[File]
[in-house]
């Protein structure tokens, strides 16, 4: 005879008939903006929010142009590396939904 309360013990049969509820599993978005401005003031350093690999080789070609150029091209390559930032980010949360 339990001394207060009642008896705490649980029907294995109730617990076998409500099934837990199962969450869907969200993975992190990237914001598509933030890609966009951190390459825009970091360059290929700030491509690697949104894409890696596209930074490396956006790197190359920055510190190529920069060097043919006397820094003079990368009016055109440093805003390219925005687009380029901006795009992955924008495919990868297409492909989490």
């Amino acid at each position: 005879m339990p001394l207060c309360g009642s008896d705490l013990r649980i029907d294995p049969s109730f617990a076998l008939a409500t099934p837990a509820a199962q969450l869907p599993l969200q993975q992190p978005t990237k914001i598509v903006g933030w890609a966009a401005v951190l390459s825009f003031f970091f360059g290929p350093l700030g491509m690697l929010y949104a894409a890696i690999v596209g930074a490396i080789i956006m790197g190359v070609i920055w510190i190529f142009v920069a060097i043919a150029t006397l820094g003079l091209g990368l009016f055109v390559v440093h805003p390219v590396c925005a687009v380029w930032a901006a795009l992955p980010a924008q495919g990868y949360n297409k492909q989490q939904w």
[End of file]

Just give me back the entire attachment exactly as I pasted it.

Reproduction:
[in-house]
């Protein structure tokens, strides 16, 4: 005879008939903006929010142009590396939904 309360013990049969509820599993978005401005003031350093690999080789070609150029091209390559930032980010949360 339990001394207060009642008896705490649980029907294995109730617990076998409500099934837990199962969450869907969200993975992190990237914001598509933030890609966009951190390459825009970091360059290929700030491509690697949104894409890696596209930074490396956006790197190359920055510190190529920069060097043919006397820094003079990368009016055109440093805003390219925005687009380029901006795009992955924008495919990868297409492909989490």
């Amino acid at each position: 005879m339990p001394l207060c309360g009642s008896d705490l013990r649980i029907d294995p049969s109730f617990a076998l008939a409500t099934p837990a509820a199962q969450l869907p599993l969200q993975q992190p978005t990237k914001i598509v903006g933030w890609a966009a401005v951190l390459s825009f003031f970091f360059g290929p350093l700030g491509m690697l929010y949104a894409a890696i690999v596209g930074a490396i080789i956006m790197g190359v070609i920055w510190i190529f142009v920069a060097i043919a150029t006397l820094g003079l091209g990368l009016f055109v390559v440093h805003p390219v590396c925005a687009v380029w930032a901006a795009l992955p980010a924008q495919g990868y949360n297409k492909q989490q939904w």